adventures in dysthymia

Thursday, May 21, 2015

For Every Action

A phrase that appears a bit too frequently in fantasy writing is that 'magic has a price.' It is a cliché, yes, but it does make a sort of sense (nothing is free, right?) and helps provide a source of consequence and conflict. But it doesn't explain anything, does it?

Instead, we might say that Newton's Third Law of Motion applies. This is often stated as 'for every action there is an equal and opposite reaction.' This is the price one pays; everything has an impact on something else. A magical spell for love here may cause hate over there. An allowance for the reaction might even be written into the spell, a safety valve of sorts.

Indeed, I would think all the laws of physics would apply to magic. Inertia, force, mass, would all be factors in its operation. And I wouldn't worry that the Newtonian laws are not exactly accurate — they are 'close enough' for our purposes.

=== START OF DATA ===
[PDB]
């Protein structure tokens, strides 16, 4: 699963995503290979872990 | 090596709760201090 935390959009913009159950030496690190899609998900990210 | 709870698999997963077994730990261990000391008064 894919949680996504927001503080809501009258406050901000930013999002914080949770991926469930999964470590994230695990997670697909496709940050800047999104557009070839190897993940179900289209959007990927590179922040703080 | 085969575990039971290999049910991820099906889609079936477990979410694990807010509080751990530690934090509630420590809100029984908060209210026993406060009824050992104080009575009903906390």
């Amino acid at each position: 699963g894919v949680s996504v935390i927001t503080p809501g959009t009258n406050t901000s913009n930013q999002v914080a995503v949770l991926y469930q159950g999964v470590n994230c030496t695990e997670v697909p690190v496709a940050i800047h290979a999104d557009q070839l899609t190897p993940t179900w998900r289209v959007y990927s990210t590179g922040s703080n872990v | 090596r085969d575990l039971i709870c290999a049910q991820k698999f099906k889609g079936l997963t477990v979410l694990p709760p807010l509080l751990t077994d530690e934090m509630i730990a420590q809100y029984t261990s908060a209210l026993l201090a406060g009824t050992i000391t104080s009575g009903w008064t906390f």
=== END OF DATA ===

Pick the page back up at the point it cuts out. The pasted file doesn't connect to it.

We can apply this concept of action and reaction to all writing, actually. Anything that happens has consequences of some sort. Even if only internal.

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I'll admit that I've never written anything that explores such a world of magic. 'Spells,' as such, do not exist in my Donzalo/Malvern world; the seemingly magical stuff there involves moving through alternate worlds/dimensions. That's just work, involving the physical and mental strength of the sorcerer. Which is also a price.

In fantasy tales, one also finds the sort of magic that relies on agents. This is more true of older fantasy than new, I think. The summoning of demons or elementals to do ones dirty work has been a staple of magic pretty much from the beginning. These generally extract a price for their services, but beyond that they too would have to follow those rules of physics.

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